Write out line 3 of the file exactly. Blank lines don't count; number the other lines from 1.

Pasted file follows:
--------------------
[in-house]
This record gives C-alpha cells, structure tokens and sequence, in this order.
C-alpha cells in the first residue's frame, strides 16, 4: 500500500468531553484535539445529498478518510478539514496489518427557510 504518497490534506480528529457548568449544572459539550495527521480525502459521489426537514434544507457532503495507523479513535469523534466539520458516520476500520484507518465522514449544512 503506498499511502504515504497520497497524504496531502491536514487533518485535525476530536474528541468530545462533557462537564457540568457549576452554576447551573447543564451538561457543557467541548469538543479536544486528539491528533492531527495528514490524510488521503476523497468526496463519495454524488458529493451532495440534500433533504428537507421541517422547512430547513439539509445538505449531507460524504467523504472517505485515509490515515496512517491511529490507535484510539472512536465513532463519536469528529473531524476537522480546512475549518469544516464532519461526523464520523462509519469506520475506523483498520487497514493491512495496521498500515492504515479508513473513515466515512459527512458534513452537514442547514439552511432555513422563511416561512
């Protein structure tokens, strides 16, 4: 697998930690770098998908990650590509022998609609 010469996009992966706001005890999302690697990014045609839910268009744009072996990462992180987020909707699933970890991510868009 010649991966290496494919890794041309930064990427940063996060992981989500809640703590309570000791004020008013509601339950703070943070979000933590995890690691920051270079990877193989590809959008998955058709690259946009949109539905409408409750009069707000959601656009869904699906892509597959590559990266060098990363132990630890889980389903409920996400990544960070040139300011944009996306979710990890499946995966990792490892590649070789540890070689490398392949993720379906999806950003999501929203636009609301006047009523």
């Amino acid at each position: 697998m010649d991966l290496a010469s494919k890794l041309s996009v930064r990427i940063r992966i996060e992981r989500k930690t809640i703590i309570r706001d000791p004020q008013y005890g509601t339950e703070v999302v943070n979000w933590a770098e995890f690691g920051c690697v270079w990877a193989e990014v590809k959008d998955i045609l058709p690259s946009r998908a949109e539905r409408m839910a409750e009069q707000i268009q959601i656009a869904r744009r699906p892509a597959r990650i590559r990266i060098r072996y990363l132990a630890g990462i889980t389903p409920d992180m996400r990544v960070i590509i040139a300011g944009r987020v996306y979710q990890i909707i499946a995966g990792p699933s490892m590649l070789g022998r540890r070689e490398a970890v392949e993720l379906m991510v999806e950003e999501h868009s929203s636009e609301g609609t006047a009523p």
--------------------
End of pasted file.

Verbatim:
C-alpha cells in the first residue's frame, strides 16, 4: 500500500468531553484535539445529498478518510478539514496489518427557510 504518497490534506480528529457548568449544572459539550495527521480525502459521489426537514434544507457532503495507523479513535469523534466539520458516520476500520484507518465522514449544512 503506498499511502504515504497520497497524504496531502491536514487533518485535525476530536474528541468530545462533557462537564457540568457549576452554576447551573447543564451538561457543557467541548469538543479536544486528539491528533492531527495528514490524510488521503476523497468526496463519495454524488458529493451532495440534500433533504428537507421541517422547512430547513439539509445538505449531507460524504467523504472517505485515509490515515496512517491511529490507535484510539472512536465513532463519536469528529473531524476537522480546512475549518469544516464532519461526523464520523462509519469506520475506523483498520487497514493491512495496521498500515492504515479508513473513515466515512459527512458534513452537514442547514439552511432555513422563511416561512